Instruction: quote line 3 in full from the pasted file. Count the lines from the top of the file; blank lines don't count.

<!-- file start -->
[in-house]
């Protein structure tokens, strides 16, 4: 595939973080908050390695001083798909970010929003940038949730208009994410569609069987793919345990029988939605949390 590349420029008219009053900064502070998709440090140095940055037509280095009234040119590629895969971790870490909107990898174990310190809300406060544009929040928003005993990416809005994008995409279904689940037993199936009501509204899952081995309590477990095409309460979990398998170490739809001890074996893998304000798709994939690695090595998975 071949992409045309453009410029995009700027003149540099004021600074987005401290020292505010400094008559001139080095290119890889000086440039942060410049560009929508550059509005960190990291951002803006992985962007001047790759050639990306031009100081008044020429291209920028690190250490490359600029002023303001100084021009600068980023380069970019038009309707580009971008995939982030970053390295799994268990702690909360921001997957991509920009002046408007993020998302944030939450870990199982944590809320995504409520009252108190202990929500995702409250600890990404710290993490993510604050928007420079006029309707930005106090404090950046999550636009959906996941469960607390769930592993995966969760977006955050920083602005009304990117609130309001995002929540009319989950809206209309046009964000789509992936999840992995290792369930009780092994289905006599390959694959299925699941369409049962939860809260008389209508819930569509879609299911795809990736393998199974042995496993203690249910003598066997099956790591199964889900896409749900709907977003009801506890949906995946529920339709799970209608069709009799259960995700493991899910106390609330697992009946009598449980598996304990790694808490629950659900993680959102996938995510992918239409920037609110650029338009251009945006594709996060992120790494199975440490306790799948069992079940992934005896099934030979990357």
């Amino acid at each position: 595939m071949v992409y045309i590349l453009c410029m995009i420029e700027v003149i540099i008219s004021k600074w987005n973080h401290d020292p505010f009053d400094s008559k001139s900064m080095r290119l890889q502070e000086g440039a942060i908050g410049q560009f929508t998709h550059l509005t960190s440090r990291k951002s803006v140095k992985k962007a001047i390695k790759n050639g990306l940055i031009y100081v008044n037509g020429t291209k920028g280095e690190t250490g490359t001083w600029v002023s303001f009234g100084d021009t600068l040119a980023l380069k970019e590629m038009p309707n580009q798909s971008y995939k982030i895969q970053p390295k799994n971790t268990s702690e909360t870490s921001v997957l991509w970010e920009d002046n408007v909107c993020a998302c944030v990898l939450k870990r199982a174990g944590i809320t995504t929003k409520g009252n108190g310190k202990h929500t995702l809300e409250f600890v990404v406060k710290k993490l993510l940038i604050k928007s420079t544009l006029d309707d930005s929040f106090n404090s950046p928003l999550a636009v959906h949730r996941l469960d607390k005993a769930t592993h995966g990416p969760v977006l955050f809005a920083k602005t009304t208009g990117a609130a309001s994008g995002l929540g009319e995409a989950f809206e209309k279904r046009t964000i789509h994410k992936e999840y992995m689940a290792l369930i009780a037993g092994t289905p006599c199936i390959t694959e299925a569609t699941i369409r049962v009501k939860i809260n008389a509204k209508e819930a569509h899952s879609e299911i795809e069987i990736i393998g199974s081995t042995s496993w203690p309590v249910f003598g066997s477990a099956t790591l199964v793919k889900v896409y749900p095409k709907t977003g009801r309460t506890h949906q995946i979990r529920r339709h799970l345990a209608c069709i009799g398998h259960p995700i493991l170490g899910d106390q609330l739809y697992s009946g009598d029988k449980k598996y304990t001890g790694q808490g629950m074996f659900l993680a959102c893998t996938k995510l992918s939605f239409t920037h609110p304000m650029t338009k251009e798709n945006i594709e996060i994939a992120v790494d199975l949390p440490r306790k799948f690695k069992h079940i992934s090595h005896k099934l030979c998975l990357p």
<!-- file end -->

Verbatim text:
């Amino acid at each position: 595939m071949v992409y045309i590349l453009c410029m995009i420029e700027v003149i540099i008219s004021k600074w987005n973080h401290d020292p505010f009053d400094s008559k001139s900064m080095r290119l890889q502070e000086g440039a942060i908050g410049q560009f929508t998709h550059l509005t960190s440090r990291k951002s803006v140095k992985k962007a001047i390695k790759n050639g990306l940055i031009y100081v008044n037509g020429t291209k920028g280095e690190t250490g490359t001083w600029v002023s303001f009234g100084d021009t600068l040119a980023l380069k970019e590629m038009p309707n580009q798909s971008y995939k982030i895969q970053p390295k799994n971790t268990s702690e909360t870490s921001v997957l991509w970010e920009d002046n408007v909107c993020a998302c944030v990898l939450k870990r199982a174990g944590i809320t995504t929003k409520g009252n108190g310190k202990h929500t995702l809300e409250f600890v990404v406060k710290k993490l993510l940038i604050k928007s420079t544009l006029d309707d930005s929040f106090n404090s950046p928003l999550a636009v959906h949730r996941l469960d607390k005993a769930t592993h995966g990416p969760v977006l955050f809005a920083k602005t009304t208009g990117a609130a309001s994008g995002l929540g009319e995409a989950f809206e209309k279904r046009t964000i789509h994410k992936e999840y992995m689940a290792l369930i009780a037993g092994t289905p006599c199936i390959t694959e299925a569609t699941i369409r049962v009501k939860i809260n008389a509204k209508e819930a569509h899952s879609e299911i795809e069987i990736i393998g199974s081995t042995s496993w203690p309590v249910f003598g066997s477990a099956t790591l199964v793919k889900v896409y749900p095409k709907t977003g009801r309460t506890h949906q995946i979990r529920r339709h799970l345990a209608c069709i009799g398998h259960p995700i493991l170490g899910d106390q609330l739809y697992s009946g009598d029988k449980k598996y304990t001890g790694q808490g629950m074996f659900l993680a959102c893998t996938k995510l992918s939605f239409t920037h609110p304000m650029t338009k251009e798709n945006i594709e996060i994939a992120v790494d199975l949390p440490r306790k799948f690695k069992h079940i992934s090595h005896k099934l030979c998975l990357p």